Today marks the 25th anniversary of a turning point in modern Chinese history. In the run-up, around 20 key intellectuals and campaigners have been been detained, and security around Beijing heightened. And who knows how many warnings and threats have been issued to the family and friends of conscience-driven citizens across the country.
Junkyard Planet, the first book by Bloomberg Shanghai correspondent Adam Minter, offers a look at the often unheard and unseen $500 billion global scrap and recycling industry, which has formed in the shadow of burgeoning Western -- and increasingly Chinese -- consumerism. Minter is himself “a proud junkyard kid” from a Minneapolis scrap trading family that established themselves through hard graft in the post-Depression period. This background provided him the connections to offer an invaluable insider perspective on this unknown trade -- and also informs his somewhat Romanticized, American Dream-inspired perspective.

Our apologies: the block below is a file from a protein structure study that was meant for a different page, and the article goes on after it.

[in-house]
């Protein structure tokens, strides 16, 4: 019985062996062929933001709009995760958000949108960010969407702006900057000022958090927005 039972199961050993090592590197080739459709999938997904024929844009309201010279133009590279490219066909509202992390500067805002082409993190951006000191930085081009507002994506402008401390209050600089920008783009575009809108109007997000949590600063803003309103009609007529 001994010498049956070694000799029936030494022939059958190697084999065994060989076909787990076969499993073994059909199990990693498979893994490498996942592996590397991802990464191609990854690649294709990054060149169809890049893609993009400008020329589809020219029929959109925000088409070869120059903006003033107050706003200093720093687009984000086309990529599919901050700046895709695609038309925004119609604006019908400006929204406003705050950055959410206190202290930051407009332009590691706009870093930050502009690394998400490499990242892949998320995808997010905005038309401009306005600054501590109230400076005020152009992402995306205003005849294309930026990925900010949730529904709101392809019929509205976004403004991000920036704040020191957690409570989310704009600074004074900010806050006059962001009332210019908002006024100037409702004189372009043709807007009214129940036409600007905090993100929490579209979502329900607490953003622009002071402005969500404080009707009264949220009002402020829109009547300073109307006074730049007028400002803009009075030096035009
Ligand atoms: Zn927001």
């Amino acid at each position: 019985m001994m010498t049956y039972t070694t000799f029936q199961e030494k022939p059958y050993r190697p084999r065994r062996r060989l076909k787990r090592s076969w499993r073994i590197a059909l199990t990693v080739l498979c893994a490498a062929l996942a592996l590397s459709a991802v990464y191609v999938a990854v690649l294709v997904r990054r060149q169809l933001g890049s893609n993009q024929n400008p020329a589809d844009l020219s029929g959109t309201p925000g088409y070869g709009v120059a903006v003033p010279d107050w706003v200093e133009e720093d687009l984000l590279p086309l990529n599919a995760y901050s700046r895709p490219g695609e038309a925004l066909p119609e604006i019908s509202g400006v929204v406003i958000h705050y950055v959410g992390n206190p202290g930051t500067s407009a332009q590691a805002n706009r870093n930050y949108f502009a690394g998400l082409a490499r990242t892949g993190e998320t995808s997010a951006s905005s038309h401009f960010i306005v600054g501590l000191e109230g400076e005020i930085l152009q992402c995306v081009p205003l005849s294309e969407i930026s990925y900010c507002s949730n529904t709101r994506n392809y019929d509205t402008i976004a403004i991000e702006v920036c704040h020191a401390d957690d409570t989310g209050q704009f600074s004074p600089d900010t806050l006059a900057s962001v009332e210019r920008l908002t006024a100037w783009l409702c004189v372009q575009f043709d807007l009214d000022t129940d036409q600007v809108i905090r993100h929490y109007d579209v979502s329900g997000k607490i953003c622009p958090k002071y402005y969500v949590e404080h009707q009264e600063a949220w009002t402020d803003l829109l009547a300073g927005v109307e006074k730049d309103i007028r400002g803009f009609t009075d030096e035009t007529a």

Last Thursday saw the publication of the China Story Yearbook 2013, the second in an annual series published by the China experts at Australia National University's Center on China in the World. It was co-edited by the estimable Geremie Barmé and Beijing's very own Jeremy Goldkorn. Disclosure: I'm partial. I occasionally write for the China Story blog, but don't let that deter you. The yearbook is packed with insight and perspectives you won't find in commercial media, with gems that will prove invaluable to any China watcher.